W= 0.85 (versus a value of 1 for normally clistributeci ciata), and the
distribution departs significantly from normality (p < 0.0001~. A vi-
sual inspection of the plotted ciata reveals that they are right-skewoci.
Through a process of trial and error, a more normal distribution is
achieved by applying a cubed root transformation to these ciata.

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APPENDIX E
199
The W of the transformed ciata is 0.99 (p = 0.1812) . The next two
steps in this adjustment procedure are conclucteci using the trans-
formeci ciata.
Step 2. Estimate the within- and between Person variance.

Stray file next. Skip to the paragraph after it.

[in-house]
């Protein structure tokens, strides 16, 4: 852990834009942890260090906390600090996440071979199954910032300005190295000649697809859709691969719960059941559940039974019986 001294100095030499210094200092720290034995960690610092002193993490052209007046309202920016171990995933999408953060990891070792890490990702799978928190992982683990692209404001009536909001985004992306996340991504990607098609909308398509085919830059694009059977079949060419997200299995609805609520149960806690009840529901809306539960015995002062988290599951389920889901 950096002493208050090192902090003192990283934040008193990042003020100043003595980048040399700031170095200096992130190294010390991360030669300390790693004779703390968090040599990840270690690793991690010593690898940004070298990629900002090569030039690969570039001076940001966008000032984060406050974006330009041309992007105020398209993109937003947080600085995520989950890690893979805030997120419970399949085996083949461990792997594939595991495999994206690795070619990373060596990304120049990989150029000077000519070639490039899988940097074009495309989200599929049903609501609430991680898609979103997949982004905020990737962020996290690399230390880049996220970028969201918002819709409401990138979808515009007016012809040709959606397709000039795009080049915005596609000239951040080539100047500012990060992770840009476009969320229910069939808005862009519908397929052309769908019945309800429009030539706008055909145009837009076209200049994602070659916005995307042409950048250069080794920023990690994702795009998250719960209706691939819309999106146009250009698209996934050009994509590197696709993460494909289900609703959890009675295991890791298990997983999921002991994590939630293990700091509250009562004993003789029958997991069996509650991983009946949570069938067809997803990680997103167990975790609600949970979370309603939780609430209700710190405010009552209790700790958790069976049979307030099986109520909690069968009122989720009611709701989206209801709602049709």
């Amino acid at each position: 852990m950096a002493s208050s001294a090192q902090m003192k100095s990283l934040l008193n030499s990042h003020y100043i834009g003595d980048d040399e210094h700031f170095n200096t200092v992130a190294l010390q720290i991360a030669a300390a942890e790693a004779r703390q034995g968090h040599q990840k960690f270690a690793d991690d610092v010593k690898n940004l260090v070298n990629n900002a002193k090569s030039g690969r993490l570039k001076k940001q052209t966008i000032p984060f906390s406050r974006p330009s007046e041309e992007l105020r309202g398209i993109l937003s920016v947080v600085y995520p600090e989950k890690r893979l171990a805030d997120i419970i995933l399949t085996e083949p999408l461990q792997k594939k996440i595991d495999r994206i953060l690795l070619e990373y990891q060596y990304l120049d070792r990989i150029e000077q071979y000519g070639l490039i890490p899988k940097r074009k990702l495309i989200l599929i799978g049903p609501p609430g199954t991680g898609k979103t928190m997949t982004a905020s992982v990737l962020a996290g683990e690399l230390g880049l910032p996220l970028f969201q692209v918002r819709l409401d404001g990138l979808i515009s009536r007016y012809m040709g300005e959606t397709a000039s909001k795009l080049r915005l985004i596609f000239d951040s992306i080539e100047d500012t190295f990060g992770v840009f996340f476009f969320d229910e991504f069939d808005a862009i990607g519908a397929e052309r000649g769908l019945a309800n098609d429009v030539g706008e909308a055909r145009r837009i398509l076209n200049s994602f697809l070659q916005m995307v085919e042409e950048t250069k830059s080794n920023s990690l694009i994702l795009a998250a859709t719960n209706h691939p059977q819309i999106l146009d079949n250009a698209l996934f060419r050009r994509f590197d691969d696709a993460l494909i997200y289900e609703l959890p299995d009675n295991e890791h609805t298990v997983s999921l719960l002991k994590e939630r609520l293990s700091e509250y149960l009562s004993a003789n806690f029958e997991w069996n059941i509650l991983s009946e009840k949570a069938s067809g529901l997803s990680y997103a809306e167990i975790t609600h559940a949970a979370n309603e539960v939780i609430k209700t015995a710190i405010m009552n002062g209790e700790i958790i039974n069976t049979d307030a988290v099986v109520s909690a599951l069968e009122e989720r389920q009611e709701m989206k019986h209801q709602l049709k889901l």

Some statistical packages have procedures for partitioning the vari-
ance of the observed ciata into the within- and between-person vari-
ance components (e.g., PROC VARCOMP in SAS). This can also be
easily accomplished using the analysis of variance procedures avail-
able in most statistical packages by conducting a simple one-way
AN OVA with subject ID inclucleci as a categorical or class variable. A
sample program for SAS is presented at the end of this appendix.
When the raw ciata are transformed to better resemble a normal
distribution, this step is conclucteci on the transformed ciata.
Two values are extracted from the AN OVA output. The mean
square error or unexplained variance (e.g., the variance in the ob-
serveci ciaily intakes that is not accounted for by between-subject
clifferences) represents the within-subject variance in the 1-clay ciata.
The mean square model (e.g., the mean square associated with the